Greater Short-horned Lizards (Phrynosoma hernandesi) are exceptionally flat and wide bodied with lots of short horns and because of this appearance have often been called “Horned Toads” but they are in no way toads as they are distinctly reptiles and not amphibians.
They grow up to about 5 inches long as measured from snout to vent. Short, stubby horn-like scales project from the back of the head with a wide gap separating the bases of the two central horns. Several pointed scales project from the back. An exceptionally noticeable line of large horned scales fringes the side of the body between the short legs.
Base coloration can be tan, yellow-brown, orange-brown, reddish-brown or gray and usually matches the soil where the individual lives remarkably well. There are two large dark blotches on the neck and a series of dark blotches down the back. The chin is often mottled gray and the belly may have some yellow-orange or reddish orange but is much paler than the back. The scales on the belly are smooth. The females tend to grow a little bigger than the males. This species was named for Francisco Hernandez Medico, a Spanish explorer who wrote a description of it in 1651.
Ants provide the bulk of this lizard’s food, but it also eats beetles, grasshoppers, spiders, young snakes, snails, sowbugs and a variety of other insects and invertebrates. Often they will wait for their prey to come by and snap up the unsuspecting prey whole. They rely heavily on their camouflage to avoid their many predators which include hawks, owls, roadrunners, snakes, lizards, wolves and coyotes. If spotted by a predator they can inflate their bodies up to twice their normal size and with the horns protruding appear to be a very unappetizing meal.
They can also build up the blood pressure in regions behind their eyes and accurately squirt blood up to three feet from ducts in the corner of their eyes at attacking predators. This deters many would be predators from continuing their attack. The blood also contains a chemical that is noxious to wolves and coyotes. They may also roll onto their backs and play dead and again escape becoming prey.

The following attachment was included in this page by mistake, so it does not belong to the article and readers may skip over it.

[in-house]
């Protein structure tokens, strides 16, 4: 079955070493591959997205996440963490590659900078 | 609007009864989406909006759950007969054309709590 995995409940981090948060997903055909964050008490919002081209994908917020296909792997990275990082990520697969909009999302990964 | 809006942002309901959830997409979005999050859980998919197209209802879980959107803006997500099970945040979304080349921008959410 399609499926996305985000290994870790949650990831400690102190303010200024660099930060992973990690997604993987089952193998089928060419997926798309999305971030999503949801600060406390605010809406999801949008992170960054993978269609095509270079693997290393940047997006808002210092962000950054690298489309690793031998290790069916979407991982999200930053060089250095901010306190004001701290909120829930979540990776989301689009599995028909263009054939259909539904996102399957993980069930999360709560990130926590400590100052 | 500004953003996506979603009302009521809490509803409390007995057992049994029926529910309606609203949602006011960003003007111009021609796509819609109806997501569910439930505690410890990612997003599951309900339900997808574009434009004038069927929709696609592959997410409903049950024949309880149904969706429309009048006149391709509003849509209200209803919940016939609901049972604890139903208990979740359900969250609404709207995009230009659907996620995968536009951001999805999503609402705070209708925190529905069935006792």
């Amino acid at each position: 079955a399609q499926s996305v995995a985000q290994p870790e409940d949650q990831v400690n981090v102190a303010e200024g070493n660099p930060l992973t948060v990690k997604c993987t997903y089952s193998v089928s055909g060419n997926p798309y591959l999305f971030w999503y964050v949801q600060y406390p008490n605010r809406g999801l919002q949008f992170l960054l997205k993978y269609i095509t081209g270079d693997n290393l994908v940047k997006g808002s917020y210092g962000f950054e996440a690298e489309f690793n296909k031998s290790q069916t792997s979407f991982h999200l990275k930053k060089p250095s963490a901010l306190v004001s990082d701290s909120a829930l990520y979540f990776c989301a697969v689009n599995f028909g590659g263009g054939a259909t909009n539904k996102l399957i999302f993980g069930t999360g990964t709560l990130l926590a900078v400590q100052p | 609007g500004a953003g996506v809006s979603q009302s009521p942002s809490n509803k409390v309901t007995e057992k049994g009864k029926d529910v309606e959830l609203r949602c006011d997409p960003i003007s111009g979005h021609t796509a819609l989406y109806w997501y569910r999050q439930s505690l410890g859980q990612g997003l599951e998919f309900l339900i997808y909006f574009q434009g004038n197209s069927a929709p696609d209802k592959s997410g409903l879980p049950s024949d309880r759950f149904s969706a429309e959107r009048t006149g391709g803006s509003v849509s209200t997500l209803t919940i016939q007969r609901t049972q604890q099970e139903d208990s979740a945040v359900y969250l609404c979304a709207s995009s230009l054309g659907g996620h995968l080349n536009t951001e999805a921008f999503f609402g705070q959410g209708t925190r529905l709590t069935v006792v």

Habitat and Territory
The Greater Short-horned Lizard can be found in a variety of habitats including semiarid plains, shortgrass prairies, sagebrush deserts, shrubby plateaus, juniper, pine or fir forests, and up into the mountains, such as the Pryor Mountains.
They are more tolerant of cooler temperatures than most other reptiles, often emerging from hibernation in April and returning to their dens in October. They range from most of Montana, Wyoming and Colorado except for the highest elevations above 10,000 feet or so and extend down through much of Utah, Arizona and New Mexico.
Mating takes place in spring and the young are born two to three months later. Litter size is usually 6 to 18, but up to 48 has been recorded. The young are born in a clear amniotic sac from which they must break free. They do not have horns when they are born, but are able to take care of themselves and are able to get around when a day old. The males can become sexually active at age one whereas the females usually take two years before they are sexually active.
Most of those that review the differences between reptiles and amphibians after seeing a Greater Short-horned Lizard never call them a toad again –we hope.